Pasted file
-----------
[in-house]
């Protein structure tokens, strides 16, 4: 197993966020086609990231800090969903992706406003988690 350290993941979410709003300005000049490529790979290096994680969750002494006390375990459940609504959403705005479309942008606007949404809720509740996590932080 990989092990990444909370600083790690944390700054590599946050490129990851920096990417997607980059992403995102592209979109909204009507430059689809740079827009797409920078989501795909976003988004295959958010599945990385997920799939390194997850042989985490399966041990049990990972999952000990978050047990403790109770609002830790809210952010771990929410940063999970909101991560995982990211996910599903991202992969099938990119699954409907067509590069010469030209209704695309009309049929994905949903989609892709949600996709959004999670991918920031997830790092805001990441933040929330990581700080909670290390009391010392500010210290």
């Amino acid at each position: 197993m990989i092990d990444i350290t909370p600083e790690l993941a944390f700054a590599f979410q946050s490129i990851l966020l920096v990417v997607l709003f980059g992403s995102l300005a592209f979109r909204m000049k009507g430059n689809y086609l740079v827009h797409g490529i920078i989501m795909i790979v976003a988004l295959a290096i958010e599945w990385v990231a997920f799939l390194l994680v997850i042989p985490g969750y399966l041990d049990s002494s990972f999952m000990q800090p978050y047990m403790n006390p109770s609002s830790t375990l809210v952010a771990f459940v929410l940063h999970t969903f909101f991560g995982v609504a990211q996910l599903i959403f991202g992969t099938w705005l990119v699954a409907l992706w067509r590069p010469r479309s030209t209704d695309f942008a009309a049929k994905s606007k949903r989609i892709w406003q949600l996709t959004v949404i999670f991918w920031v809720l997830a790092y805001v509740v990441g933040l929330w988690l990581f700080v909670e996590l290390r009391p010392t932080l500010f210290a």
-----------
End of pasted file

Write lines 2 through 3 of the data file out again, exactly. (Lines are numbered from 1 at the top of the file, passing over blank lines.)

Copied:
């Protein structure tokens, strides 16, 4: 197993966020086609990231800090969903992706406003988690 350290993941979410709003300005000049490529790979290096994680969750002494006390375990459940609504959403705005479309942008606007949404809720509740996590932080 990989092990990444909370600083790690944390700054590599946050490129990851920096990417997607980059992403995102592209979109909204009507430059689809740079827009797409920078989501795909976003988004295959958010599945990385997920799939390194997850042989985490399966041990049990990972999952000990978050047990403790109770609002830790809210952010771990929410940063999970909101991560995982990211996910599903991202992969099938990119699954409907067509590069010469030209209704695309009309049929994905949903989609892709949600996709959004999670991918920031997830790092805001990441933040929330990581700080909670290390009391010392500010210290």
């Amino acid at each position: 197993m990989i092990d990444i350290t909370p600083e790690l993941a944390f700054a590599f979410q946050s490129i990851l966020l920096v990417v997607l709003f980059g992403s995102l300005a592209f979109r909204m000049k009507g430059n689809y086609l740079v827009h797409g490529i920078i989501m795909i790979v976003a988004l295959a290096i958010e599945w990385v990231a997920f799939l390194l994680v997850i042989p985490g969750y399966l041990d049990s002494s990972f999952m000990q800090p978050y047990m403790n006390p109770s609002s830790t375990l809210v952010a771990f459940v929410l940063h999970t969903f909101f991560g995982v609504a990211q996910l599903i959403f991202g992969t099938w705005l990119v699954a409907l992706w067509r590069p010469r479309s030209t209704d695309f942008a009309a049929k994905s606007k949903r989609i892709w406003q949600l996709t959004v949404i999670f991918w920031v809720l997830a790092y805001v509740v990441g933040l929330w988690l990581f700080v909670e996590l290390r009391p010392t932080l500010f210290a």